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Guest Blogger: Emilio

April 1st. A date marked on the calendars of many in hopes of avoiding the shenanigans of friends who, on this one day, feel they have attained a Master of Arts in Pranking, and plan to demonstrate their skills on each other. Because of the extremes people sometimes choose to take them, I believe pranking has become more hurtful than hilarious. Home videos goes viral with titles like “OMG HE ALMOST DIED,” or “PRANKS GONE WRONG,” with images of a kid getting punched in the face. Steepletown staff wanted to bring back the old school style prank to show how a harmless pranks can rouse some great comedy.

Students in the Culinary Leadership Academy (CLA) have recently disclosed they are experiencing test anxiety as the ServSafe Certification test date is nearing. They all have continued to exceed expectations of the Chefs and their Youth Advocates not only in their academia, but in their workplace behaviors too. Like many youth and young adults, just the sound of the word “test” makes them cringe. Images of a timer, bubble sheet, and freshly sharpened #2 pencils are inserted into their brains. Noting says “TEST” louder than a freshly sharpened #2 pencil. So for a good laugh, and chance to just make it through an “Oh crap!” moment, we fabricated a ServSafe Entrance Examination.

As Jane and I stood in the front of the activities room trying our best to appear anxious and nervous, one by one the students came in and reflected the same concerned look we had portrayed. Everyone sat down at their own table. In front of them was an unfamiliar red folder with what seemed to be a stapled packet inside, and…..yes, a freshly sharpened #2 pencil. We discussed with them a “requirement” of foundational knowledge/benchmarks to be demonstrated before allowing them to participate in a study group with the Gilmore Collection prior to taking the ServSafe – something all of the students had all been looking forward to utilizing for last minute question and clarification.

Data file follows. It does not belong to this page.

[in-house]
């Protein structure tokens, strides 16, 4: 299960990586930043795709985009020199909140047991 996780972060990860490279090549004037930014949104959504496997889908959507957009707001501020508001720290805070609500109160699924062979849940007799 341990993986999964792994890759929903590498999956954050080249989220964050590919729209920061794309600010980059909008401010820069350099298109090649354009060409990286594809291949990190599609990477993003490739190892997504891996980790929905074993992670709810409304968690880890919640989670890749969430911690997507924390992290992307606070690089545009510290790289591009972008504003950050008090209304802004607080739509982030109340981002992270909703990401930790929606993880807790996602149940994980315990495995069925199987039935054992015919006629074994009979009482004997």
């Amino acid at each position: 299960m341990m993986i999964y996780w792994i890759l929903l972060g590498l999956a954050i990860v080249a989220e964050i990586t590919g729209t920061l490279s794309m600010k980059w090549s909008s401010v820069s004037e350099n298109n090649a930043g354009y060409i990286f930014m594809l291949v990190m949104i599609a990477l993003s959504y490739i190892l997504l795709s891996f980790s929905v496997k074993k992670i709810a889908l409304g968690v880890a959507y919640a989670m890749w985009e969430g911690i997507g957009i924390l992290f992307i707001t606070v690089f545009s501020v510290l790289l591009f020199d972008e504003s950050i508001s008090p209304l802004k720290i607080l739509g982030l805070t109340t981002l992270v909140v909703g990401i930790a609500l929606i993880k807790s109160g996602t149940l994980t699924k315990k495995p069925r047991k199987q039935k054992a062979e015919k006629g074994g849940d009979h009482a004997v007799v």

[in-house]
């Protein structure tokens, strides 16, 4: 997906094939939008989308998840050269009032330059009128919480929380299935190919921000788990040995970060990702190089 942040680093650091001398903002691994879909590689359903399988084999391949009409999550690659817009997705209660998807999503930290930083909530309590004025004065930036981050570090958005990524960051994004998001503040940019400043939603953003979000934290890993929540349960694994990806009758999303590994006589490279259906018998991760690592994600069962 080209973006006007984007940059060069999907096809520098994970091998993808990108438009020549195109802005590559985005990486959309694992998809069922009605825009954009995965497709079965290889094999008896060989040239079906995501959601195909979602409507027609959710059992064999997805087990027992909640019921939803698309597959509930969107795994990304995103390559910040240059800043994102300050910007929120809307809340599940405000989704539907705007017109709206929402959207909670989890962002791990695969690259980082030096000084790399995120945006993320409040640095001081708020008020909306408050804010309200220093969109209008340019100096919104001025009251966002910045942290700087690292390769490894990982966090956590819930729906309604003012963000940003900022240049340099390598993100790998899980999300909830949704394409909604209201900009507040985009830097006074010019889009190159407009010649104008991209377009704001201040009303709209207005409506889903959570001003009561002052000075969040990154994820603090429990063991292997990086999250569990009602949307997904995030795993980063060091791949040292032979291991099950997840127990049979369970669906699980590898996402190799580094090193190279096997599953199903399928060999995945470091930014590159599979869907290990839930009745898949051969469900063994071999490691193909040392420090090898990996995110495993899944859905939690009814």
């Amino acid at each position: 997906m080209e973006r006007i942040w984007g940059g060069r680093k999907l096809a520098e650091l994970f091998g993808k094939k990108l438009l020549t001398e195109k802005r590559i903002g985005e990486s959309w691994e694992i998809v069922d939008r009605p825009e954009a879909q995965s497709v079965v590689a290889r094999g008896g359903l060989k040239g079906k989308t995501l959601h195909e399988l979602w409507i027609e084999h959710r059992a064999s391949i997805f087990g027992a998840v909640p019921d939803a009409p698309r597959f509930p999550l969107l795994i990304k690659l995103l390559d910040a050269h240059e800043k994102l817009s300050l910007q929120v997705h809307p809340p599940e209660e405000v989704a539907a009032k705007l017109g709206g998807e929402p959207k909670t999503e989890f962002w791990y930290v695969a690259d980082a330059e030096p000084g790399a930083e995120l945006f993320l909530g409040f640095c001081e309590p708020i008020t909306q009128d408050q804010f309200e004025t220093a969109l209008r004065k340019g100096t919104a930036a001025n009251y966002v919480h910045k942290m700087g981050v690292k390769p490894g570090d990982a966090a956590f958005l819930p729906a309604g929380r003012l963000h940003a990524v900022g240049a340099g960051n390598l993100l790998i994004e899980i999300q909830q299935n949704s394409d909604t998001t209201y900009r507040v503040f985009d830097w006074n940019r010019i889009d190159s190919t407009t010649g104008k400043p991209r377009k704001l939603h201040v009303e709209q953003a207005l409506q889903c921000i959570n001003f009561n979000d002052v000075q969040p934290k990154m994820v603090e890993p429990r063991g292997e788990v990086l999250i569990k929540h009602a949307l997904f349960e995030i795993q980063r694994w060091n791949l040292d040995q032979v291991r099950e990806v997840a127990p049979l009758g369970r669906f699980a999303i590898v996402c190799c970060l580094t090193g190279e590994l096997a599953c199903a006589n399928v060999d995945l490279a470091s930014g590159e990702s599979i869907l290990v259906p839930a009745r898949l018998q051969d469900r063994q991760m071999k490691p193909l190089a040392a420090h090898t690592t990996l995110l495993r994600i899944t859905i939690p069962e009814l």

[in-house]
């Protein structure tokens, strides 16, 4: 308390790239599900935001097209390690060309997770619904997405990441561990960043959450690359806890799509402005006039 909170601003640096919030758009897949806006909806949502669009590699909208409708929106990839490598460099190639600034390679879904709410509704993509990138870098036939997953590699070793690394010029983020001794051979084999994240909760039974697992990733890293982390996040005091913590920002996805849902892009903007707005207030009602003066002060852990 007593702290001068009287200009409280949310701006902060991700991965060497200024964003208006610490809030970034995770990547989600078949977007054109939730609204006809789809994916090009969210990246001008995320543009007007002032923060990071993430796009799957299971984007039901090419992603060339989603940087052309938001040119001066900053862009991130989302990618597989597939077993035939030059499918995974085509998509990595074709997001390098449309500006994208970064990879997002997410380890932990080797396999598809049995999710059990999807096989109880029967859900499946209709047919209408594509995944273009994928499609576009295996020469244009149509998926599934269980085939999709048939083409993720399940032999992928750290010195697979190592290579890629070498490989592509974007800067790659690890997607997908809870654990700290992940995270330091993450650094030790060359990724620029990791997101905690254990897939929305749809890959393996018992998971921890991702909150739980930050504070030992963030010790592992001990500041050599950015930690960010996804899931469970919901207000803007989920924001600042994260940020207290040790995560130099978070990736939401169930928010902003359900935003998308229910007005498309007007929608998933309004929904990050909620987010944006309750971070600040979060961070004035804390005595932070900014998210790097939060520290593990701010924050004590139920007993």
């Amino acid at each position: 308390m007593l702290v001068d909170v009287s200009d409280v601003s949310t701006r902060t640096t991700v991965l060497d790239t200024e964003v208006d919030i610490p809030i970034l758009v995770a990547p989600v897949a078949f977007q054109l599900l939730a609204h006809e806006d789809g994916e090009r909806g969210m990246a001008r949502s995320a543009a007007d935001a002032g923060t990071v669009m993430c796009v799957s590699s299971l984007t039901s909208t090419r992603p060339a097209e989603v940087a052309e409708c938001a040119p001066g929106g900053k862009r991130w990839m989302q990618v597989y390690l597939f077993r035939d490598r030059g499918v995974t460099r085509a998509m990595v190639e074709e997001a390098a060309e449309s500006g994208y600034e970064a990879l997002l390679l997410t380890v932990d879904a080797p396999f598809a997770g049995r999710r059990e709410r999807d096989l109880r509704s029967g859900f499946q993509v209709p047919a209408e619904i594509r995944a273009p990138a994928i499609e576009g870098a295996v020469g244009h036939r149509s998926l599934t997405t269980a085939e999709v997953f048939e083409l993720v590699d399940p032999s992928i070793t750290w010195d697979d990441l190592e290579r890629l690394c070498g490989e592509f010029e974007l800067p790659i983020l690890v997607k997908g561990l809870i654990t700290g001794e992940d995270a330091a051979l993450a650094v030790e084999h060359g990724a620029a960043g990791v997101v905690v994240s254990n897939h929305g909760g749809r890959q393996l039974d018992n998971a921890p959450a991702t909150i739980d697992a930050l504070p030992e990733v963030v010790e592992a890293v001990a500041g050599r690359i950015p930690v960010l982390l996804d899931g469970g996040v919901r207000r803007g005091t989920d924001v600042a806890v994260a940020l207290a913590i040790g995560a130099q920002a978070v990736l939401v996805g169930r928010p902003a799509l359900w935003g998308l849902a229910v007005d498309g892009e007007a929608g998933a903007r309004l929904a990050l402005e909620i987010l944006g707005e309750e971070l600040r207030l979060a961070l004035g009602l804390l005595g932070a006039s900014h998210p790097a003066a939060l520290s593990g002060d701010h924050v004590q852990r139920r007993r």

“We are so confident in all of you,” Jane explains, “It’s just that. Well. It’s really important that you pass this test.” Looking around and seeing the faces of ‘Wait, what?!’ I declared to the group, “Ok everyone. No talking. The test starts….NOW.” Simultaneously opening their packets, it began…

Question 1. Which is a biological contaminant?
a) Bones in a chicken fillet
b) Ciguatoxin in red snapper
c) Metal shavings in a can of peaches
d) Tomato juice served in a pewter pitcher

Question 2. What is a TCS food?
a) Saltines
b) Bananas
c) Sprouts
d) Coffee

Question 3. What is todays date?
a) 04/01/2014
b) 4/1/2014
c) April 4th, 2014
d) April Fool’s Day!

Question 4. Who still thinks this is a real test?
a) Isiah
b) Alex
c) Derrick
d) Darrell

Question 5. Who is going to pass the ServSafe test?
a) Jessica
b) Caleb
c) No one
d) Everyone
By Question 3, we had some confused faces, but Jane nor I would budge just yet. After a few chuckles from a few different students, Darrell looks up and says, “Waaaaait a minute.” Immediately, the rooms bursts into laughter, followed by the expected “Ahh, man!! I forgot that that was today!”